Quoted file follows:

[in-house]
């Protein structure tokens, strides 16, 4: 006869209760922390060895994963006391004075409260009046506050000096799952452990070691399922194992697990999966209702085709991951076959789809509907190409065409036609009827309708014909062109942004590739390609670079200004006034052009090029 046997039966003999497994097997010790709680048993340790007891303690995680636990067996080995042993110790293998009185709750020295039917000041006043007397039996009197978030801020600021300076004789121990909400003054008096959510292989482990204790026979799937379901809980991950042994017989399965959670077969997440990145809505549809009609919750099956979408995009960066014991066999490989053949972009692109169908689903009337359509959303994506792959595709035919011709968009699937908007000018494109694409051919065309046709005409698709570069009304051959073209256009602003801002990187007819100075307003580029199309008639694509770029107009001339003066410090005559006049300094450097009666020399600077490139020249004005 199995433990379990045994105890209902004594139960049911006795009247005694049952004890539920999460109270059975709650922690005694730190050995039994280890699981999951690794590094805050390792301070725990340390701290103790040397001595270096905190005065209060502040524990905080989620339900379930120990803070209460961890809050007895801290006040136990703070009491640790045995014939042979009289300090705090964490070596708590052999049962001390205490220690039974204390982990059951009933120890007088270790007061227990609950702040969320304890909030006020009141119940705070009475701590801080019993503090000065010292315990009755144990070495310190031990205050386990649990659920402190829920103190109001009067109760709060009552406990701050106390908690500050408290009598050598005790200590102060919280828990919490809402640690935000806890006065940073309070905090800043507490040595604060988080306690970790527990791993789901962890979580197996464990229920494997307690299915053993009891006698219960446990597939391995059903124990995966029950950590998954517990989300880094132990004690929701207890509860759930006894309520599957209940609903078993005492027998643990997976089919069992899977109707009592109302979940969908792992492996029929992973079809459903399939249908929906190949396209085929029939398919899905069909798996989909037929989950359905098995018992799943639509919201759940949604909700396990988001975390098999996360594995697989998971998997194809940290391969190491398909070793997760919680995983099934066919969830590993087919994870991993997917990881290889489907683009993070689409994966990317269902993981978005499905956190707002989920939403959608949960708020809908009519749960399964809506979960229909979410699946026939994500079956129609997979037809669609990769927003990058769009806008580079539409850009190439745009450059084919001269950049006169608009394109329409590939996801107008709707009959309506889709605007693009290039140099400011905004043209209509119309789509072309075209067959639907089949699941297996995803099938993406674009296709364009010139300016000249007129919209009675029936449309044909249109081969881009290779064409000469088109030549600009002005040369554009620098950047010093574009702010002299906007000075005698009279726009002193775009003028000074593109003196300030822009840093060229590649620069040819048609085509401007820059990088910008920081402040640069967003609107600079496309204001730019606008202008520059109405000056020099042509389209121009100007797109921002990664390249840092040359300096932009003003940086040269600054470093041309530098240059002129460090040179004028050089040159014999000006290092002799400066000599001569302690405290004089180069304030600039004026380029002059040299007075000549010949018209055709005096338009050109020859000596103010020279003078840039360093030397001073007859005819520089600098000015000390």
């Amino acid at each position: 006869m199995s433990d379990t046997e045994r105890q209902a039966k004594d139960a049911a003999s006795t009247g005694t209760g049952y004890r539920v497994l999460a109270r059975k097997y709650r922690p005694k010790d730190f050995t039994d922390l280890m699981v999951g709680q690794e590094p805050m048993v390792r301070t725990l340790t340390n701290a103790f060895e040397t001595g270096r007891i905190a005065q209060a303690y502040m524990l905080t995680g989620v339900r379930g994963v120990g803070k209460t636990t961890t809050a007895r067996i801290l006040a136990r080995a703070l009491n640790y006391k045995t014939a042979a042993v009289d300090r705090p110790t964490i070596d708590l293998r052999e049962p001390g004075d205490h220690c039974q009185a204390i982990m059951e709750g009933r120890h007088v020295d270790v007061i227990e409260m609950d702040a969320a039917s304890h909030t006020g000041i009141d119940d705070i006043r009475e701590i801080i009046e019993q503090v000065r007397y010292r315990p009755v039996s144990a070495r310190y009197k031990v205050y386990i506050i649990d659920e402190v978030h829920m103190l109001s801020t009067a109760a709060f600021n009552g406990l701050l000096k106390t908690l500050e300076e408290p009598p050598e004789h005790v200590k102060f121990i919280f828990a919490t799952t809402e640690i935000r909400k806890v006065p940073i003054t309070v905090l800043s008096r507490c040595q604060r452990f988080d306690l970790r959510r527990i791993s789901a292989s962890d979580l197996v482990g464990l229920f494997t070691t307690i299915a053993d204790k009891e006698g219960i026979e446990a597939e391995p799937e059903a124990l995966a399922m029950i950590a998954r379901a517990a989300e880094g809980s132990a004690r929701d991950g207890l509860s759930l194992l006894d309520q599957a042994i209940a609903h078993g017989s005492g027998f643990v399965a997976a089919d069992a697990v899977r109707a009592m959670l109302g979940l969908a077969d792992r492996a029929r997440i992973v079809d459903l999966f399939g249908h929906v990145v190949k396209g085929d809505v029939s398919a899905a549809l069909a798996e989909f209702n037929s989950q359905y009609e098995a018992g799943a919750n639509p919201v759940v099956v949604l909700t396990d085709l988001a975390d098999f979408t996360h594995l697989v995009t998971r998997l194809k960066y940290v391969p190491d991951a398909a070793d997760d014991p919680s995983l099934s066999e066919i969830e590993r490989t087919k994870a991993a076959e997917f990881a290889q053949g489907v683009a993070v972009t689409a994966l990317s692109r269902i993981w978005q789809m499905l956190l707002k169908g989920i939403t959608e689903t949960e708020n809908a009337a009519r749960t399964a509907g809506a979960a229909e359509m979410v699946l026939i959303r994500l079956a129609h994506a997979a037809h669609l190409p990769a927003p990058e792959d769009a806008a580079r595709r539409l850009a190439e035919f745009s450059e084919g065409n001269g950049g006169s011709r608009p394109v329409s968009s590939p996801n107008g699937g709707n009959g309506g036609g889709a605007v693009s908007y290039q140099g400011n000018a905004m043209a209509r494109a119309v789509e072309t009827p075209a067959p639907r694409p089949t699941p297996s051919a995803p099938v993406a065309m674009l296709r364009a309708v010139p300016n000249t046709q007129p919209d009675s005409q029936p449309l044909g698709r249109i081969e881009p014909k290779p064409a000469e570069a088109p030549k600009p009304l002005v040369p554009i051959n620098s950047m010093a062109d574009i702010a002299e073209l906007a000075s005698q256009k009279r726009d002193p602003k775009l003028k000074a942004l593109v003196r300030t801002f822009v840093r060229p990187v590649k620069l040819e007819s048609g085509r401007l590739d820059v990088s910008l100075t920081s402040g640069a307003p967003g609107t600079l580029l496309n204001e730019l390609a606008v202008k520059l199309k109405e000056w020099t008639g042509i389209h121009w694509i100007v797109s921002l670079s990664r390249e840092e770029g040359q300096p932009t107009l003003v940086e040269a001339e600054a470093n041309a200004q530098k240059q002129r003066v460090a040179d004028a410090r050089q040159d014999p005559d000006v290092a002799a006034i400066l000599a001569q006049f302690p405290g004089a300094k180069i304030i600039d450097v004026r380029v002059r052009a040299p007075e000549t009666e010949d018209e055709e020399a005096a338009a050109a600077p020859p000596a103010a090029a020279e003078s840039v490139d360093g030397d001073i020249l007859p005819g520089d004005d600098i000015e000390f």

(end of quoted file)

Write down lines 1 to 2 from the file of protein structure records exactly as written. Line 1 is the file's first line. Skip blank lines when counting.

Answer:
[in-house]
């Protein structure tokens, strides 16, 4: 006869209760922390060895994963006391004075409260009046506050000096799952452990070691399922194992697990999966209702085709991951076959789809509907190409065409036609009827309708014909062109942004590739390609670079200004006034052009090029 046997039966003999497994097997010790709680048993340790007891303690995680636990067996080995042993110790293998009185709750020295039917000041006043007397039996009197978030801020600021300076004789121990909400003054008096959510292989482990204790026979799937379901809980991950042994017989399965959670077969997440990145809505549809009609919750099956979408995009960066014991066999490989053949972009692109169908689903009337359509959303994506792959595709035919011709968009699937908007000018494109694409051919065309046709005409698709570069009304051959073209256009602003801002990187007819100075307003580029199309008639694509770029107009001339003066410090005559006049300094450097009666020399600077490139020249004005 199995433990379990045994105890209902004594139960049911006795009247005694049952004890539920999460109270059975709650922690005694730190050995039994280890699981999951690794590094805050390792301070725990340390701290103790040397001595270096905190005065209060502040524990905080989620339900379930120990803070209460961890809050007895801290006040136990703070009491640790045995014939042979009289300090705090964490070596708590052999049962001390205490220690039974204390982990059951009933120890007088270790007061227990609950702040969320304890909030006020009141119940705070009475701590801080019993503090000065010292315990009755144990070495310190031990205050386990649990659920402190829920103190109001009067109760709060009552406990701050106390908690500050408290009598050598005790200590102060919280828990919490809402640690935000806890006065940073309070905090800043507490040595604060988080306690970790527990791993789901962890979580197996464990229920494997307690299915053993009891006698219960446990597939391995059903124990995966029950950590998954517990989300880094132990004690929701207890509860759930006894309520599957209940609903078993005492027998643990997976089919069992899977109707009592109302979940969908792992492996029929992973079809459903399939249908929906190949396209085929029939398919899905069909798996989909037929989950359905098995018992799943639509919201759940949604909700396990988001975390098999996360594995697989998971998997194809940290391969190491398909070793997760919680995983099934066919969830590993087919994870991993997917990881290889489907683009993070689409994966990317269902993981978005499905956190707002989920939403959608949960708020809908009519749960399964809506979960229909979410699946026939994500079956129609997979037809669609990769927003990058769009806008580079539409850009190439745009450059084919001269950049006169608009394109329409590939996801107008709707009959309506889709605007693009290039140099400011905004043209209509119309789509072309075209067959639907089949699941297996995803099938993406674009296709364009010139300016000249007129919209009675029936449309044909249109081969881009290779064409000469088109030549600009002005040369554009620098950047010093574009702010002299906007000075005698009279726009002193775009003028000074593109003196300030822009840093060229590649620069040819048609085509401007820059990088910008920081402040640069967003609107600079496309204001730019606008202008520059109405000056020099042509389209121009100007797109921002990664390249840092040359300096932009003003940086040269600054470093041309530098240059002129460090040179004028050089040159014999000006290092002799400066000599001569302690405290004089180069304030600039004026380029002059040299007075000549010949018209055709005096338009050109020859000596103010020279003078840039360093030397001073007859005819520089600098000015000390």